Collecting scraps
of conversation on Basho,
Lake Biwa’s
spring breeze
………. (Akihiko Hayashi)

Twittering
for us to pass
beneath its wire perch -–
the first swallow!
………. (Tito)

The lake is calm,
with distant yachts —
bursting cherry blossoms
………. (Kyoko Nozaki)

Offering a camellia
to Fenollosa’s tomb ―
bush warblers call
………. (Yaeno Azuchi)

9 responses to “Otsu Ginko: Basho & Fenollosa on the Shores of Lake Biwa

  1. This item in the Icebox was a totally new experience in my life of 89 years. I did not know that Chomu had asked Kano Seiei to paint a life of Basho, nor did I know that Fenollosa was buried in Otsu. I wonder if a picture of his grave could posted so that I could once more think about his life and about his his great contribution to the evaluation of Japanese art. As for Kano Seiei’s paintings, my reaction was rather mixed. Stephen was kind enough to buy a copy of the exhibition brochure for me. At first glance I thought Seiei’s paintings were very beautiful, but on second thoughts I wondered if Kano-ha style of painting was really appropriate for describing the life of Basho. I like Kano-ha paintings in big castles and rich houses, but I could not help thinking that perhaps Seiei’s style of painting was too courtly for Basho. I should very much like to know what other people think about this. Sosui (Nobuyuki Yuasa)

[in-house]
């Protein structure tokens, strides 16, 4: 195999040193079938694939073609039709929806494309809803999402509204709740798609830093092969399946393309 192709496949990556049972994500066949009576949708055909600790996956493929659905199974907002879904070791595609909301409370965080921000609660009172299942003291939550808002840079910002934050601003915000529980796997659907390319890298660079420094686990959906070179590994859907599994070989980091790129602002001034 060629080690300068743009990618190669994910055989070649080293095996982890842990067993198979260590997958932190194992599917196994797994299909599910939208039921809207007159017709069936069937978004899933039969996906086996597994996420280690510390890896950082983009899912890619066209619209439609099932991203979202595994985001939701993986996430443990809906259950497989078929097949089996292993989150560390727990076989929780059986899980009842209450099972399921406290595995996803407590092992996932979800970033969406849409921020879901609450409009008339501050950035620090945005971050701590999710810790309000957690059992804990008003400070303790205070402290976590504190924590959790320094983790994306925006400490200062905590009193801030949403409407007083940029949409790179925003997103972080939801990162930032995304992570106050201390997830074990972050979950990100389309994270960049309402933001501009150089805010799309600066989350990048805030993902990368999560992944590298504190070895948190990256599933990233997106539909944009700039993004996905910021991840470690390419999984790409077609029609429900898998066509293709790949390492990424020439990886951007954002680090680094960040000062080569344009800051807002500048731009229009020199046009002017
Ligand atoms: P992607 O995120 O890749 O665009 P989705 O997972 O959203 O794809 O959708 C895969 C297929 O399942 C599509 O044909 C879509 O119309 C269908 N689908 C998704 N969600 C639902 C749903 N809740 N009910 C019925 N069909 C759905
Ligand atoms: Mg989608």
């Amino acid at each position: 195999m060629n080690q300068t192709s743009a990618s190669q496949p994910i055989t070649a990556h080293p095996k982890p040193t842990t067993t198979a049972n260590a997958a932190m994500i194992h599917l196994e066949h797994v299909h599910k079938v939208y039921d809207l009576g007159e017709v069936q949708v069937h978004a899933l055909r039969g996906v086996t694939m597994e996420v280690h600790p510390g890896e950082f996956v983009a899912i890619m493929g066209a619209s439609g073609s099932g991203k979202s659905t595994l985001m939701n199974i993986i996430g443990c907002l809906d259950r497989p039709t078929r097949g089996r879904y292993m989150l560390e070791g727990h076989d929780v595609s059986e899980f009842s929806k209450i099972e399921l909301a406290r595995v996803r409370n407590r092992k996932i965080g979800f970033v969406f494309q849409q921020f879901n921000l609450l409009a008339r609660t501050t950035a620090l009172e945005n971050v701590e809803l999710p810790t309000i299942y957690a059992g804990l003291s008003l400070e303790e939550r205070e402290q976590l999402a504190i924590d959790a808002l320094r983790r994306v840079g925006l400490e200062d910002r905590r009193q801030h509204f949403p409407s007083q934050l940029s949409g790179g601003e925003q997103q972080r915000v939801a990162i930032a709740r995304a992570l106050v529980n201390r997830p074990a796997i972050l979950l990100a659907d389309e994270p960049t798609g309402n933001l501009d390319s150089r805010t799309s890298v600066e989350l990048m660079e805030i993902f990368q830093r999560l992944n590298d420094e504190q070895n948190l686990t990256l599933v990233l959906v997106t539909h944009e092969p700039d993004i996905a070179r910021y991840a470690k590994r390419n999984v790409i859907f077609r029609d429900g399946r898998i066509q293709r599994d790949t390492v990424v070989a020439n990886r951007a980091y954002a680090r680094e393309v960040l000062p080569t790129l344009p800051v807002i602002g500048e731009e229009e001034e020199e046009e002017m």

• Thank you for the comment, Nobuyuki. I believe the artist’s name is pronounced Kano Shoei, by the way. I know what you mean about ‘the courtly’ style, but seeing the real scroll for myself convinced me that in terms of the context (landscape, townscape, clothing, food, etc.) of both Basho’s travels and his sedentary periods, the detailed brushwork gives the modern spectator something of a grandstand view. In other words, it helps us to see details, which I found very interesting. One doesn’t get that through Buson’s haiga style, for example, although the spirit of haiga is much closer to Basho than Kano style is. In the slideshow above, you can pause on a picture by clicking the pause button within the photo frame (hover your mouse to find it). You will also see a photo there of Fenollosa’s grave.